An overview of brine management: Emerging desalination technologies, life cycle assessment, and metal recovery methodologies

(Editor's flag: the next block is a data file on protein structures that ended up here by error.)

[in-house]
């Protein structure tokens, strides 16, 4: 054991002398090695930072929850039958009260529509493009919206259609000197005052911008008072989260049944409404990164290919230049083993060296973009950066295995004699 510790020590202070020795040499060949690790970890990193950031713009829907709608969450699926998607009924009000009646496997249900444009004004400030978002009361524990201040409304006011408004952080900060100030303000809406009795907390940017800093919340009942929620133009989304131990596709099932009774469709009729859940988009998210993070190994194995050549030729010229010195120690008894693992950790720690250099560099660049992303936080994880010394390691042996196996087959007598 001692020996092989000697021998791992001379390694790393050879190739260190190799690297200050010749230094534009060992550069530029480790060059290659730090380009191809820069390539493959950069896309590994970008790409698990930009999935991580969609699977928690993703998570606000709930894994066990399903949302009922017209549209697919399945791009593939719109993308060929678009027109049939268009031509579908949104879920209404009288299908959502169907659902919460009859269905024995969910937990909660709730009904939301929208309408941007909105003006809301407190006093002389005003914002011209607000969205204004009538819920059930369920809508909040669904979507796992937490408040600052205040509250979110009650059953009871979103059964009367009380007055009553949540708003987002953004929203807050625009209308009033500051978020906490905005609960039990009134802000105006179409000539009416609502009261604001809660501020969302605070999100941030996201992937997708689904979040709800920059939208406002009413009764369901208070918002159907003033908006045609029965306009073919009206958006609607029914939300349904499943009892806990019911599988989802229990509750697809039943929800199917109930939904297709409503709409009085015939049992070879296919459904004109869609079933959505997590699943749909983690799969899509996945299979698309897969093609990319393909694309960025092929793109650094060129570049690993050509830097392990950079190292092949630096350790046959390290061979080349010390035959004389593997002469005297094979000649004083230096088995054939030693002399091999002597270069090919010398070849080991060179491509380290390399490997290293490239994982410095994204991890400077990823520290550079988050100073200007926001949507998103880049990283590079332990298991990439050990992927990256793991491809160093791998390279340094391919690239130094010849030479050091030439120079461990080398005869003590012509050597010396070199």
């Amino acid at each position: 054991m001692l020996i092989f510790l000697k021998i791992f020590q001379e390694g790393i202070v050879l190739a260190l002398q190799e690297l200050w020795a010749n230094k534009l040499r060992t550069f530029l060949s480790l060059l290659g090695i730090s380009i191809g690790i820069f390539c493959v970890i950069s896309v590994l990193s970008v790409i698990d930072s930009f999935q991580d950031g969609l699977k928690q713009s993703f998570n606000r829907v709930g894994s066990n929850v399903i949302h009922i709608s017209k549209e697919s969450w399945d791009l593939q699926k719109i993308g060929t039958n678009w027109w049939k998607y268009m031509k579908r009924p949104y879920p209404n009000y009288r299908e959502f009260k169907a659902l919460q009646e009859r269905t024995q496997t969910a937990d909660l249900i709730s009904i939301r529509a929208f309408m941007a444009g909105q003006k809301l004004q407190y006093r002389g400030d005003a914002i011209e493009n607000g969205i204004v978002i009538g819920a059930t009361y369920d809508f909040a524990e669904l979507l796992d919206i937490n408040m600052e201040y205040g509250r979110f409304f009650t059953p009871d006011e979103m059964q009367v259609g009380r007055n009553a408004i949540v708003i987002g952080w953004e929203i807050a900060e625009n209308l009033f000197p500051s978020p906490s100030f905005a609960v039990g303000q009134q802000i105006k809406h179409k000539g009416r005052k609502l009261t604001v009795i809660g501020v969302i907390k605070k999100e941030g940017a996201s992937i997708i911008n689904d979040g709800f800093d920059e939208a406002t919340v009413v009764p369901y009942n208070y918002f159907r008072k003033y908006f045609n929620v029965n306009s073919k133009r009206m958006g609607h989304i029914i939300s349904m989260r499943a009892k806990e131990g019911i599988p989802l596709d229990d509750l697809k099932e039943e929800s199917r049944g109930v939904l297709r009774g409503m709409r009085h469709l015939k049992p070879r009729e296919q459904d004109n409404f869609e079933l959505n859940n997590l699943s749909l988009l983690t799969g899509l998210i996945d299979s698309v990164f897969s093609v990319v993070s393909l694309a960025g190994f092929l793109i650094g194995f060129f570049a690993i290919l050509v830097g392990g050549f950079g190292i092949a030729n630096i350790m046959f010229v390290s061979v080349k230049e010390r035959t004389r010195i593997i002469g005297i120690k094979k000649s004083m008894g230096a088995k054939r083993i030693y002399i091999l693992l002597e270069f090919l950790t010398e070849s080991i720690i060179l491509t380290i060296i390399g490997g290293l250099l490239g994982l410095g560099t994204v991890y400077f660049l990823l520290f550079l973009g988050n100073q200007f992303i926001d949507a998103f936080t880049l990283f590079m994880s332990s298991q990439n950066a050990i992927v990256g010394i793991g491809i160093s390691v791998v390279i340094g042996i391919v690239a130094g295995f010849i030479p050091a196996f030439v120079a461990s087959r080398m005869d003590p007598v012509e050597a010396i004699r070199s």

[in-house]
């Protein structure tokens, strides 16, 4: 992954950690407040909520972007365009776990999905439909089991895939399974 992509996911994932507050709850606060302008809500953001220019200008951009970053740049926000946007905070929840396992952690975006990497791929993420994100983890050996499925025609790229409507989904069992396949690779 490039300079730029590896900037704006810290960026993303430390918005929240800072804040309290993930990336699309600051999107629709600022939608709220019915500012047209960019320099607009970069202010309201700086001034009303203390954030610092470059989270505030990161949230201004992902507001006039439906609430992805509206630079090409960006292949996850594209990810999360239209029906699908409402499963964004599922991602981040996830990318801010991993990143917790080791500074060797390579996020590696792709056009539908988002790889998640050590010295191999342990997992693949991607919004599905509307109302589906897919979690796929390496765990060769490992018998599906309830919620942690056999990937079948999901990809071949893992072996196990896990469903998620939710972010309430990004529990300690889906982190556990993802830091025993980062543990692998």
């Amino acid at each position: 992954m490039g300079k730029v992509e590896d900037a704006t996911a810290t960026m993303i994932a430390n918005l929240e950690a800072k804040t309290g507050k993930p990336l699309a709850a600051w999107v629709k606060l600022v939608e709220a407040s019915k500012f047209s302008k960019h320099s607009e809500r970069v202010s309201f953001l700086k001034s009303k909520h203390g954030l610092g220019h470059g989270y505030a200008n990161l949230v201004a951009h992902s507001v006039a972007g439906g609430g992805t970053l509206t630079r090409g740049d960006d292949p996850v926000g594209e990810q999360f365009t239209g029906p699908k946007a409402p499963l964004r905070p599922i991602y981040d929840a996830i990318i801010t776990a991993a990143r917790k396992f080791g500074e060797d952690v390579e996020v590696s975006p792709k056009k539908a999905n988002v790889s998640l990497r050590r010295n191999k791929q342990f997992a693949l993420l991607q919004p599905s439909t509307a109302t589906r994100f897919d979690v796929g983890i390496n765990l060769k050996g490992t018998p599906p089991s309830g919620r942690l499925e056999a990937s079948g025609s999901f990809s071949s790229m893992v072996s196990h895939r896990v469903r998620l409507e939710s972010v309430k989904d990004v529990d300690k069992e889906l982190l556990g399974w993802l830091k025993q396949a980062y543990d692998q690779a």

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This study examines which management methods are the most recent and advanced in managing rejected brine generated from desalination plants. It also provides up-to-date information regarding the most adequate technologies that generate a minimum quantity of rejected brine via the use of minimization techniques and analyzes the method of direct disposal that has lately received noticeable improvements. It further discusses the reuse of discarded brine to recover valuable goods and sequestration of carbon dioxide. Sustainability is an important parameter that needs consideration to achieve uninterrupted operation of the discarded brine management to achieve the least environmental, social, and economic aftermath. To properly deal with any environmental issues related to brine disposal, different methods are implemented so that, in the end, higher water recovery is achievable from the desalination processes, namely brine minimization and rejection technologies (pressure retarded osmosis, microbial desalination cell technology), membrane-based technologies (vibratory shear enhanced processing, forward osmosis, electrodialysis, electrodialysis reverse, and electrodialysis metathesis, pervaporation method, thermal-based technologies (wind-aided intensified evaporation, brine concentrators, ohmic evaporator, membrane distillation, multi-stage flash distillation. This review also critically examined the two conventional approaches commonly used in life cycle assessment (LCA), when evaluating the ecotoxic effect of discarded brine. It intends to discuss the currently available methods and propose an improved method for evaluating the toxicity potential of brine on the aquatic ecosystem originated from seawater desalination plants. The Group-by-Group method takes into consideration the demerits of the two methods of the traditional method of LCA or chemical-specific approach as it provides a more holistic coverage for complicated brine to be disposed of. Recently, attention has been focused on recovering valuable metals from the discharged concentrated brine waste. Certainly, attaining marketable products from the discharged concentrated brine would offer an economic benefit and reducing the whole desalination costs. Ion imprinting polymers have potential applications in metal recovery from brine. Finding selective, more efficient, and less expensive imprinted polymers for extraction/pre-concentration of valuable ions is a vital and challenging task. Lastly, the brine should be seen as a resource and not as a waste to attain sustainability in its management approaches. Hybrid processes would be highly recommended to get the absolute transformation of the discarded brine from desalination processes to more valuable constituents.